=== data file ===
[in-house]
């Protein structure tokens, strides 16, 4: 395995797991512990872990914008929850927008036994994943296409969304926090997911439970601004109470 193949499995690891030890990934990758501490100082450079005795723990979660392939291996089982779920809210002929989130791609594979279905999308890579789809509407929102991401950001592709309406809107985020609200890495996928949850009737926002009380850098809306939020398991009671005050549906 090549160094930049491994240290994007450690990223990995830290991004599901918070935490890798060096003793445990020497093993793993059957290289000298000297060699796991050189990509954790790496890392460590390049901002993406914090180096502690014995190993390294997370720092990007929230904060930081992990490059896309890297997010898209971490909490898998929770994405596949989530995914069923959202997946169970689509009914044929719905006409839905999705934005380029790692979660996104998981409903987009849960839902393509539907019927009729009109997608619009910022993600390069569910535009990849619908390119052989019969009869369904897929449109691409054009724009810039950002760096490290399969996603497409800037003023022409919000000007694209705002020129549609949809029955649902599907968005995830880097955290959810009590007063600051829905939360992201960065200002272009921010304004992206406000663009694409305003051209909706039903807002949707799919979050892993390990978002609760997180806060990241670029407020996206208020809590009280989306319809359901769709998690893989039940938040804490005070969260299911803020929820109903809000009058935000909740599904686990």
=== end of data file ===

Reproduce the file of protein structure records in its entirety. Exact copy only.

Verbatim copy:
[in-house]
């Protein structure tokens, strides 16, 4: 395995797991512990872990914008929850927008036994994943296409969304926090997911439970601004109470 193949499995690891030890990934990758501490100082450079005795723990979660392939291996089982779920809210002929989130791609594979279905999308890579789809509407929102991401950001592709309406809107985020609200890495996928949850009737926002009380850098809306939020398991009671005050549906 090549160094930049491994240290994007450690990223990995830290991004599901918070935490890798060096003793445990020497093993793993059957290289000298000297060699796991050189990509954790790496890392460590390049901002993406914090180096502690014995190993390294997370720092990007929230904060930081992990490059896309890297997010898209971490909490898998929770994405596949989530995914069923959202997946169970689509009914044929719905006409839905999705934005380029790692979660996104998981409903987009849960839902393509539907019927009729009109997608619009910022993600390069569910535009990849619908390119052989019969009869369904897929449109691409054009724009810039950002760096490290399969996603497409800037003023022409919000000007694209705002020129549609949809029955649902599907968005995830880097955290959810009590007063600051829905939360992201960065200002272009921010304004992206406000663009694409305003051209909706039903807002949707799919979050892993390990978002609760997180806060990241670029407020996206208020809590009280989306319809359901769709998690893989039940938040804490005070969260299911803020929820109903809000009058935000909740599904686990």